The School-to-Prayer Pipeline
Why is this an issue? [“Church and School,” Feb. 2] We cut funding for schools, do not allow ballot initiatives to raise funds, call teachers overpaid union thugs and wonder why schools might rent out unused space on the weekend? Get over it! I don’t care if it’s a mosque, the Church of Satan, a Moose Lodge, a sports league, a Klan rally or anything else. It’s unused space, participation is voluntary, and no one is indoctrinating kids during the week. If atheists believe what they say they believe, this organization is just a group gathering and nothing more. You want tolerance? Why not act that way?
That this is going on in 2014 just shows how far backward we’ve gone. Most people reading here probably agree that sometime after the ’60s or ’70s, conditions for fundamentalism, mixed with fascism, became incredibly ripe. It is not going to happen nationwide, not here in California, probably not in most states. The fact it is happening in even one state is impermissible.
Bad Good Guys
Julia M. Klein’s article about the memorial landscape in Berlin [“A Memorial Landscape,” Feb. 2] certainly deserves praise, as it offers a useful and critical overview of the memorials in the German capital. However, I must differ as to her judgment about the “blueprint…for a post-Hitler…constitutional government.” The military officers who organized Operation Valkyrie had always been and remained to the very end embedded in reactionary and anti-democratic politics. Their disillusionment was entirely directed against Hitler’s person and his continued interference in “their” war strategy. There is no evidence that they would have accepted a democratic form of government instead of their preferred authoritarian regime or that they would have relinquished their imperialistic, militaristic and aggressive approach to Europe, Eastern Europe and Russia. They had not the slightest intention of implementing progressive and emancipatory social politics as formulated by many of the other smaller resistance groups, including many radical unionists. Monuments to the progressive and emancipatory resistance groups can be found in many local museums and memorials scattered in small towns and cities throughout the country, many of them established against the wishes and political memorial policies of the federal government.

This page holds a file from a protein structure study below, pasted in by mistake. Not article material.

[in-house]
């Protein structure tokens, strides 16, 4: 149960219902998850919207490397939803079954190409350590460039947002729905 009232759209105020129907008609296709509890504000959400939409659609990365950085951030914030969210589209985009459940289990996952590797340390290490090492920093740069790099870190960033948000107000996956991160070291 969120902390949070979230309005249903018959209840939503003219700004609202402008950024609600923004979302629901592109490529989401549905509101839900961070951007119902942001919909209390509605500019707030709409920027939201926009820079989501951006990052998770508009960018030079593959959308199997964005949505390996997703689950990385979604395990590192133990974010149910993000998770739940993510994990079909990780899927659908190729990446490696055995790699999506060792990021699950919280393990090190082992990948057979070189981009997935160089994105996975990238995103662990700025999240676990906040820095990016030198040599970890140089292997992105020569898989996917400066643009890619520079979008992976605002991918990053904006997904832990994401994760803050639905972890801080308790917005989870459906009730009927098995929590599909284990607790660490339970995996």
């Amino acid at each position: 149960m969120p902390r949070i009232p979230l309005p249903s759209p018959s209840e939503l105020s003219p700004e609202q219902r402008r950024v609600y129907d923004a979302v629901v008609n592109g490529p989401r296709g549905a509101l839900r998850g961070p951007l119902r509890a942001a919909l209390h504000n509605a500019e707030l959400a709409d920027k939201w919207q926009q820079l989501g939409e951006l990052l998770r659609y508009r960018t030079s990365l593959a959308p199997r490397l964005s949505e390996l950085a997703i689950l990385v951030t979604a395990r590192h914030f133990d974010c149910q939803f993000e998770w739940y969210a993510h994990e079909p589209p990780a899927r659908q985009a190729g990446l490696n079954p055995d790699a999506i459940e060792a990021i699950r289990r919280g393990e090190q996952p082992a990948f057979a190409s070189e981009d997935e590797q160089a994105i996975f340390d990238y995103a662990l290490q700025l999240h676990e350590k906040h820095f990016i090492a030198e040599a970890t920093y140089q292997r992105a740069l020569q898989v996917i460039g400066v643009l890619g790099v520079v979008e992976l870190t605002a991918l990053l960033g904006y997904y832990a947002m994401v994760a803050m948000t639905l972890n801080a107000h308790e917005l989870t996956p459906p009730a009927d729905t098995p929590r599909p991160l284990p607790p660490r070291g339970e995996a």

Thanks very much for your close reading and comments on my essay. As I mentioned in passing, but did not detail, many of the officers involved in the 1944 assassination plot had “checkered pasts” that included “earlier enthusiasm for National Socialism and its war of aggression.” What they would have countenanced or advocated had the plot succeeded is a matter of speculation; no doubt there were political differences among the plotters, who were a diverse lot. In any case, my information on the democratic blueprint for a post-Hitler regime is drawn directly from the exhibition at the German Resistance Memorial Center.
Julia M. Klein